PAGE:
The observation made for the hetero-complexes, that their structural refinement through the energy minimization of corresponding complexes results in a change of the sign of the calculated ΔΔG_{el}, deserves attention. The electrostatics is one of the components of the total energy and the total energy is minimized in the minimization protocol. There is no reason to expect that minimizing the total energy should result in the minimization of the energy components. However, apparently the electrostatic component was actually optimized in the energy minimization protocol. Perhaps this indicates that if a given energy component favors a particular energy state, the minimization of the total energy will most likely result in the enhancement of this energy component as well.

The results of this section are summarized in Fig. _{el }distributions are plotted against the internal dielectric constant. The calculations were done with the probe radius R = 1.4A. It can be seen that variations of the internal dielectric constant within the range 1.0–8.0 cause dramatic changes in the mean of the energy distributions for all types of complexes. In contrast, an increasing the magnitude of the internal dielectric constant above 8.0 does not cause much change in the calculated ΔΔG_{el}. Despite the changes of the distributions' mean magnitudes as the internal dielectric constant varies, the mean is always above zero for the homo-complexes and for the non-minimized hetero-complexes. The mean drops below zero only in minimized hetero-complex set when the internal dielectric constant is above 8.0.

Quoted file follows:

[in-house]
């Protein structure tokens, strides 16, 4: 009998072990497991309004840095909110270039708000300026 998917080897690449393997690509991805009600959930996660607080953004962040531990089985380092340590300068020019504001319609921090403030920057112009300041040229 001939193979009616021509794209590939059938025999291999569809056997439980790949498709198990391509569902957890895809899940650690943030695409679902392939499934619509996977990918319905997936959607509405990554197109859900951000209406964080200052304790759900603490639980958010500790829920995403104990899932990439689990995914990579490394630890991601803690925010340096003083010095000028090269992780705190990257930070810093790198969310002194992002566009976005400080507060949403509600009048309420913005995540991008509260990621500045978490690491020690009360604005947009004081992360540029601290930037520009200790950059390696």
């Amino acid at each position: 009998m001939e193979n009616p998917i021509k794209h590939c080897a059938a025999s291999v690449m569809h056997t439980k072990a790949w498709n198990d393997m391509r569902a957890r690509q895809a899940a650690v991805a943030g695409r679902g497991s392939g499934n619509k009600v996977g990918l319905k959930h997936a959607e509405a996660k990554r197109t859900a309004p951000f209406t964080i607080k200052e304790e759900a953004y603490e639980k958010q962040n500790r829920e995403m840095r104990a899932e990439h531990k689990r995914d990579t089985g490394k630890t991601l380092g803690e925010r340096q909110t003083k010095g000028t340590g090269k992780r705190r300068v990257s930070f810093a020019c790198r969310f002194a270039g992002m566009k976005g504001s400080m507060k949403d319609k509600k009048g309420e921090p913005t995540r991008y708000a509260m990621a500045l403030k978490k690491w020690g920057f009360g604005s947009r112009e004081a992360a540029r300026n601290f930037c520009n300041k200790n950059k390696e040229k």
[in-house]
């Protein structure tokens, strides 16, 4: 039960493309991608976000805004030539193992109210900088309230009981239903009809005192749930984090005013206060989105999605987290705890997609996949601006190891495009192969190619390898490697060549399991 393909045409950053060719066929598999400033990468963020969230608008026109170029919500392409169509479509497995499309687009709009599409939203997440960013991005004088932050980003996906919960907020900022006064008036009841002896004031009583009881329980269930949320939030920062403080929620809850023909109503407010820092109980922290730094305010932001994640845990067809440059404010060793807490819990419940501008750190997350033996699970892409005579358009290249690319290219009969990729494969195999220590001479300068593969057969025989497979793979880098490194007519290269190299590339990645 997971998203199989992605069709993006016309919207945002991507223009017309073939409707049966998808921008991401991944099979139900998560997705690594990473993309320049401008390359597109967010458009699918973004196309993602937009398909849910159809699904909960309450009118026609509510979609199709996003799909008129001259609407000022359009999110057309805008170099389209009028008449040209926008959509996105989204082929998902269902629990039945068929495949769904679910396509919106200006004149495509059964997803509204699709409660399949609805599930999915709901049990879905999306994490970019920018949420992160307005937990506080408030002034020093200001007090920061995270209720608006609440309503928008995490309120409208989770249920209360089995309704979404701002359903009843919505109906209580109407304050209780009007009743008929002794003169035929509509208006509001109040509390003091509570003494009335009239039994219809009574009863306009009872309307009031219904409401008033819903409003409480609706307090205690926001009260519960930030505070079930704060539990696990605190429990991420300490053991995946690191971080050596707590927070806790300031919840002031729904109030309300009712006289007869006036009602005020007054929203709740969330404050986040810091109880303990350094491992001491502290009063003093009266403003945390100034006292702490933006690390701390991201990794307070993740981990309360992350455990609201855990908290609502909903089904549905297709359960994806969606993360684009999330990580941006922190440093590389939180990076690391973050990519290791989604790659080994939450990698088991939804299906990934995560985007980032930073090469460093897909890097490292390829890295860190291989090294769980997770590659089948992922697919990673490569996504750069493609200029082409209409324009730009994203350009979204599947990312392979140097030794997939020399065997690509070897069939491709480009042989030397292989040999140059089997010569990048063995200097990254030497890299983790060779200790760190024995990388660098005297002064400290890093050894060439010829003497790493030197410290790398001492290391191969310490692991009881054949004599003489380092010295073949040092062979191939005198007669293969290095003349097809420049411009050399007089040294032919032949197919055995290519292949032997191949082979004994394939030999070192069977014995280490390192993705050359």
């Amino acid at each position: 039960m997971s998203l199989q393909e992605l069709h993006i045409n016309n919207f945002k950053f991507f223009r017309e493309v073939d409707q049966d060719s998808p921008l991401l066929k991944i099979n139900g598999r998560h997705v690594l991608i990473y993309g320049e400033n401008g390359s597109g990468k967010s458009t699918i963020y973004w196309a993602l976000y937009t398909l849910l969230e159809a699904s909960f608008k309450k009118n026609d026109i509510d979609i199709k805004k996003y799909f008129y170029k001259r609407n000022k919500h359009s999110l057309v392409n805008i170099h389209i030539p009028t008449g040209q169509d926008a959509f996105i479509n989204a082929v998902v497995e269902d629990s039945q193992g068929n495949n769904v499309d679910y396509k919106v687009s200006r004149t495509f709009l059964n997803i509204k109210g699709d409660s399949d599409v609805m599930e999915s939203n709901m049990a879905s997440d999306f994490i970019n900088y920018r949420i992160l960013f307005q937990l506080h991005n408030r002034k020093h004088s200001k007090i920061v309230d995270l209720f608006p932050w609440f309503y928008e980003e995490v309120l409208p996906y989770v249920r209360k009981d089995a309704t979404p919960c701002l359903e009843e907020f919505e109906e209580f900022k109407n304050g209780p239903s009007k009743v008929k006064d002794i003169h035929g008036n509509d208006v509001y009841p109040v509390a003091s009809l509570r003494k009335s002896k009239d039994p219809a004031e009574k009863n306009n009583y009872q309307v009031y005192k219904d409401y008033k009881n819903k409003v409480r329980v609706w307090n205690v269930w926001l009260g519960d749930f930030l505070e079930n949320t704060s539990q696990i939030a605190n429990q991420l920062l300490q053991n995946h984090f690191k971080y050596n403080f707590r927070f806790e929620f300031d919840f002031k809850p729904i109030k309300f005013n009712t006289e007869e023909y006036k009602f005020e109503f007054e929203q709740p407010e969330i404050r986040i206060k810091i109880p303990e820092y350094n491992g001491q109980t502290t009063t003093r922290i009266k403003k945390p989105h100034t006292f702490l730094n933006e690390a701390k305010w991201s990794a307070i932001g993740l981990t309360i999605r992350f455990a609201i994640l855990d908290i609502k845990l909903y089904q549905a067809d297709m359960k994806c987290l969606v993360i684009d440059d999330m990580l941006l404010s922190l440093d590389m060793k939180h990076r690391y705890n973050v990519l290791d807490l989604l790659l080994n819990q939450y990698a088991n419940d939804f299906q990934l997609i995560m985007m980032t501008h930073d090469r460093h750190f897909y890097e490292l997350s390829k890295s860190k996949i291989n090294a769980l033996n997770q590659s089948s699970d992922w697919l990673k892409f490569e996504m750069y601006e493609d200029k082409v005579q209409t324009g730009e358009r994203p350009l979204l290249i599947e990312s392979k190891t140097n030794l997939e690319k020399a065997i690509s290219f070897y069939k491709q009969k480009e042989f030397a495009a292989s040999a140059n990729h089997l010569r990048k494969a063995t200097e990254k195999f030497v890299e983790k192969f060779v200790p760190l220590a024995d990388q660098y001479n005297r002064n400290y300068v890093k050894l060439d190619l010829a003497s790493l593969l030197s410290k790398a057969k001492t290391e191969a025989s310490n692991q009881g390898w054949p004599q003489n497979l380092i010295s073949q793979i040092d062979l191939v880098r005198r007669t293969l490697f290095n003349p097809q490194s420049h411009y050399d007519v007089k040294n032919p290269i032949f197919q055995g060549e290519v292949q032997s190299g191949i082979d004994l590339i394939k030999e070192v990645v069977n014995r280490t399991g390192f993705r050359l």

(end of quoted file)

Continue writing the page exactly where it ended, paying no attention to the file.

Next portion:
The mean of the ΔΔG_{el }distributions calculated with at probe radius R = 1.4 A plotted as a function of the internal dielectric constant ε(in)

The mean of the ΔΔG_{el }distributions calculated with at probe radius R = 1.4 A plotted as a function of the internal dielectric constant ε(in).

Effects of the probe radius

The probe radius in finite-difference algorithm plays an important role in determining both the molecular surface and the internal dielectric space of molecules_{el}, with and without minimized structures are offset towards positive energies, .i.e., in the vast majority (over 85%) of cases, the calculated energies oppose binding. As the probe radius magnitude decreases and reaches 0.5A and 0.0A, the distributions move to the left, towards negative ΔΔG_{el}. However, the distributions of ΔΔG_{el }for non-minimized hetero- and homo-complexes and for minimized homo-complexes remain mostly at positive energies. At a probe radius R = 0.0A, for 81% of the non-minimized hereto-complexes, the electrostatics was calculated to oppose binding. The percentage of the homo-complexes with positive ΔΔG_{el }was 94% and 73%, for non-minimized and minimized complexes, respectively. The only exceptions are the distributions of ΔΔG_{el }for minimized hetero-complexes at probe radii of 0.5A and 0.0A. At a probe radius of 0.0A, for 40% of the minimized hetero-complexes, the electrostatics was calculated to oppose binding. It is interesting to note that similar percentage were calculated for minimized hetero-complexes using a "standard" probe radius of 1.4A, but assigning a high internal dielectric constant of 20, resulted in 43% of the calculated energies being positive.